The Mahabharata
  Srimad Bhagavatam

  Rig Veda
  Yajur Veda
  Sama Veda
  Atharva Veda

  Bhagavad Gita
  Sankara Bhashya
  By Edwin Arnold

  Brahma Sutra
  Sankara Bhashya I
  Sankara Bhashya II
  Ramanuja SriBhashya


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  Brahma Sutras

Brahma Sutra Bhashya of Sri Adi Sanakara - Part I
translated by George Thibaut



Adhikarana I (1, 2).--The meditation on the Âtman enjoined by Scripture is not an act to be accomplished once only, but is to be repeated again and again.

Adhik. II (3).--The devotee engaged in meditation on Brahman is to view it as constituting his own Self.

Adhik. III (4).--To the rule laid down in the preceding adhikarana the so-called pratîkopâsanas, i.e. those meditations in which Brahman is viewed under a symbol or outward manifestation (as, for instance, mano brahmety upâsîta) constitute an exception, i.e. the devotee is not to consider the pratîka as constituting his own Self.

Adhik. IV (5).--In the pratîkopâsanas the pratîka is to be meditatively viewed as being one with Brahman, not Brahman as being one with the pratîka.--Râmânuga takes Sûtra 5 as simply giving a reason for the decision arrived at under Sûtra 4, and therefore as not constituting a new adhikarana.

Adhik. V (6).--In meditations connected with constitutives of sacrificial works (as, for instance, ya evâsau tapati tam udgîtham upâsîta) the idea of the divinity, &c. is to be transferred to the sacrificial item, not vice versâ. In the example quoted, for instance, the udgîtha is to be viewed as Âditya, not Âditya as the udgîtha.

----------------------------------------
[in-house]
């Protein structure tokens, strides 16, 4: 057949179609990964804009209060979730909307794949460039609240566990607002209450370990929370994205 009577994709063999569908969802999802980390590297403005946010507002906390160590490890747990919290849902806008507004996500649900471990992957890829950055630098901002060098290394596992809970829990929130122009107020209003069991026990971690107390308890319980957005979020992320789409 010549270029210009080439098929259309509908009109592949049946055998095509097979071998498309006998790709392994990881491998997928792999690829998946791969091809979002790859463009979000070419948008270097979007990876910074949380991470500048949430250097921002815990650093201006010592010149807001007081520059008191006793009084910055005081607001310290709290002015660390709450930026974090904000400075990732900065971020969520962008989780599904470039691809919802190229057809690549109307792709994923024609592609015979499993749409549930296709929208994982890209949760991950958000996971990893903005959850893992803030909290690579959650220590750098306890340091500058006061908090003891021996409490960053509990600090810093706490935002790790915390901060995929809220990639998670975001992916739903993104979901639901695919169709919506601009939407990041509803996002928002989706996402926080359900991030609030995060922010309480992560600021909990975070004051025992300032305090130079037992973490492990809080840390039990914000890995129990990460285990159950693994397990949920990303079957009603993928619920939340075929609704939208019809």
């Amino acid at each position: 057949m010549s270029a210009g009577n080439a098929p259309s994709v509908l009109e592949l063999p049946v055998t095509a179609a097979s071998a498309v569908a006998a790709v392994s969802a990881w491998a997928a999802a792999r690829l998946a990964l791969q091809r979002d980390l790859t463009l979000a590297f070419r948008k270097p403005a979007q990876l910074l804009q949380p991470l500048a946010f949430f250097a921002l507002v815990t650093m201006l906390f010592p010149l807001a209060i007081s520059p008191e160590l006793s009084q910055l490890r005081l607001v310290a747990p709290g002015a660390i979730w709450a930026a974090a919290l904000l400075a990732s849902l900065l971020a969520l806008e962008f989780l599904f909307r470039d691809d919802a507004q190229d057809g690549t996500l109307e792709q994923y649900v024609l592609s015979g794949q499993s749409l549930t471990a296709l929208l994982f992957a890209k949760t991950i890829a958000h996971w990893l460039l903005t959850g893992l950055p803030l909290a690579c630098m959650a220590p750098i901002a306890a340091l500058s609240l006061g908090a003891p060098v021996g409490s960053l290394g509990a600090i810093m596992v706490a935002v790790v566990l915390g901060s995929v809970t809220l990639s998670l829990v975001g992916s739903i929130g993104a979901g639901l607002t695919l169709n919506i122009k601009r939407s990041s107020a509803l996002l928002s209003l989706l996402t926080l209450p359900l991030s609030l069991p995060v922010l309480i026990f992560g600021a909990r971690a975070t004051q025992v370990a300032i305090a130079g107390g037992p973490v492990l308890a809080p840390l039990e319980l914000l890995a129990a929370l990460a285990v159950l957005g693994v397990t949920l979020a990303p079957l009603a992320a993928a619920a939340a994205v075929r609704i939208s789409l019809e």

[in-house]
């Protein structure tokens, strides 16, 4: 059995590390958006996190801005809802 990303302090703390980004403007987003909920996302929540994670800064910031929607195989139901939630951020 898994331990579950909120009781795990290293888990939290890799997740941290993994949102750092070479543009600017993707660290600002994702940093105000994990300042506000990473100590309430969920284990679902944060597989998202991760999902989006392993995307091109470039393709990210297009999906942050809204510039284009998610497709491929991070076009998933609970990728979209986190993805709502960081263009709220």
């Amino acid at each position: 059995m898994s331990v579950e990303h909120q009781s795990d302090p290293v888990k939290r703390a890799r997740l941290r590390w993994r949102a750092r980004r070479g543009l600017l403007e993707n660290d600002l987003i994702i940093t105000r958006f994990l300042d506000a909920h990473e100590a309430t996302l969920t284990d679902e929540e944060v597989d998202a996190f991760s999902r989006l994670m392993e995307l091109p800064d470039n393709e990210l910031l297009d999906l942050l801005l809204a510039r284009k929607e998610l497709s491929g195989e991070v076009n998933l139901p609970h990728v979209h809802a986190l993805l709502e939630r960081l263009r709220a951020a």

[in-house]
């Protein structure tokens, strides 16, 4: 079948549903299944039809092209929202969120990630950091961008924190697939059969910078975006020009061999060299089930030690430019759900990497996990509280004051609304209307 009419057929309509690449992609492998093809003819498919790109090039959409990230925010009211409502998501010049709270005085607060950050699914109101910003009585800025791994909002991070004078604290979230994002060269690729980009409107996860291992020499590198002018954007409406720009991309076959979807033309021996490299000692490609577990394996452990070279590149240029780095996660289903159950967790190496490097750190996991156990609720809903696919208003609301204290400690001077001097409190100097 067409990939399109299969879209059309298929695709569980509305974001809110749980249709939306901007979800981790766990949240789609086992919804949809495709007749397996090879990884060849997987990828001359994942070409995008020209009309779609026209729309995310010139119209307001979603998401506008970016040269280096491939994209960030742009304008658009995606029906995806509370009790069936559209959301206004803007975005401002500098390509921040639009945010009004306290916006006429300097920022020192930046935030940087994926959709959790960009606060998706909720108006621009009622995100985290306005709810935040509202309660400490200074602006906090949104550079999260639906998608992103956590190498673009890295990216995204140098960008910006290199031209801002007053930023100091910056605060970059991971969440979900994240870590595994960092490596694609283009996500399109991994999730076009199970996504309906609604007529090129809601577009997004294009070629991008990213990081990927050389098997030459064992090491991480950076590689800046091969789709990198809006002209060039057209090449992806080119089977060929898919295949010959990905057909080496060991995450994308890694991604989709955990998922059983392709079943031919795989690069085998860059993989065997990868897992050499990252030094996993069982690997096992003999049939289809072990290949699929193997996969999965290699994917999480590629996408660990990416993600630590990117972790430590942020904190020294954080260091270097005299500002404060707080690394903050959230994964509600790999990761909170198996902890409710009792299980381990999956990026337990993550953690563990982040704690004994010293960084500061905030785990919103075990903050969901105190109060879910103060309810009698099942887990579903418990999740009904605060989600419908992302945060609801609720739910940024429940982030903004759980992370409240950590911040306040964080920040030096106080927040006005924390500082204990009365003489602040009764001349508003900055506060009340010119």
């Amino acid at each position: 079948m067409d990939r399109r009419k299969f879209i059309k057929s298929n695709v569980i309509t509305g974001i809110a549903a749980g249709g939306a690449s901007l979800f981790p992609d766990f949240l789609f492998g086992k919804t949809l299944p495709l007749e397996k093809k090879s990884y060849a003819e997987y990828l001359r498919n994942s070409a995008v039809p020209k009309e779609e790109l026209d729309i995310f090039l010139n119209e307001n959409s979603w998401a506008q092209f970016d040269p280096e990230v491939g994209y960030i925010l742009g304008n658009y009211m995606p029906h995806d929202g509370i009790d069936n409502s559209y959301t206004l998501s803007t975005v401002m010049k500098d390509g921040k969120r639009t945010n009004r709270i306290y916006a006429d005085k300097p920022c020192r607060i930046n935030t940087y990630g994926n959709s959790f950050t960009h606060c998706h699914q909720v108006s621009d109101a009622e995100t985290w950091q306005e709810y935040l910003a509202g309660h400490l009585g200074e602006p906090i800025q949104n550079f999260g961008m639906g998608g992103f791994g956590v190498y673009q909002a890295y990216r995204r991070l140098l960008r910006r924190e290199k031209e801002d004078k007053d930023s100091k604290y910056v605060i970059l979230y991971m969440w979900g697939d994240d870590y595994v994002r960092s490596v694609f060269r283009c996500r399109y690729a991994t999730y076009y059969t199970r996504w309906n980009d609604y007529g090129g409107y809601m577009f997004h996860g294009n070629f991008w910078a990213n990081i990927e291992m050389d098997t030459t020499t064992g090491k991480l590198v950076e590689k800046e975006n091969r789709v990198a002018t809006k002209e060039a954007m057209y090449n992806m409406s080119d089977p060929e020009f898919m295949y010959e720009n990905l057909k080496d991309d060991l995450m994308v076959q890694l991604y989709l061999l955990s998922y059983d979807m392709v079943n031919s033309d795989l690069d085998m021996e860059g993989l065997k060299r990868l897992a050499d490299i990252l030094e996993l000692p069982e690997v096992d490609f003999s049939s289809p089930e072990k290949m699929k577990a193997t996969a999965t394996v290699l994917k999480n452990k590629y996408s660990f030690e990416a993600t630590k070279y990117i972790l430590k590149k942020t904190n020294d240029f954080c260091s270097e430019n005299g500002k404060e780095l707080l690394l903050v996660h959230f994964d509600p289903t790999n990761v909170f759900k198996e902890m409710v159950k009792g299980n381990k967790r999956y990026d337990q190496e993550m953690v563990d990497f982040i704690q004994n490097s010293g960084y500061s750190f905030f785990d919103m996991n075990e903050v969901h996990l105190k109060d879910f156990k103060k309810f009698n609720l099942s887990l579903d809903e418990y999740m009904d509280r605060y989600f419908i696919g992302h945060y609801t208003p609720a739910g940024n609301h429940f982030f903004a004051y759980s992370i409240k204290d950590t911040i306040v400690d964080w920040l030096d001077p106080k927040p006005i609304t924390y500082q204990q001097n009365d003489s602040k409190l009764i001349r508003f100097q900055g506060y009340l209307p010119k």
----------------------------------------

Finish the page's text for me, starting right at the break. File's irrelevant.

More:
Adhik. VI (7-10).--The devotee is to carry on his meditations in a sitting posture.--Sankara maintains that this rule does not apply to those meditations whose result is samyagdarsana; but the Sûtra gives no hint to that effect.

Adhik. VII (11).--The meditations maybe carried on at any time, and in any place, favourable to concentration of mind.

Adhik. VIII (12).--The meditations are to be continued until death.--Sankara again maintains that those meditations which lead to samyagdarsana are excepted.

Adhik. IX (13).--When through those meditations the knowledge of Brahman has been reached, the vidvân is no longer affected by the consequences of either past or future evil deeds.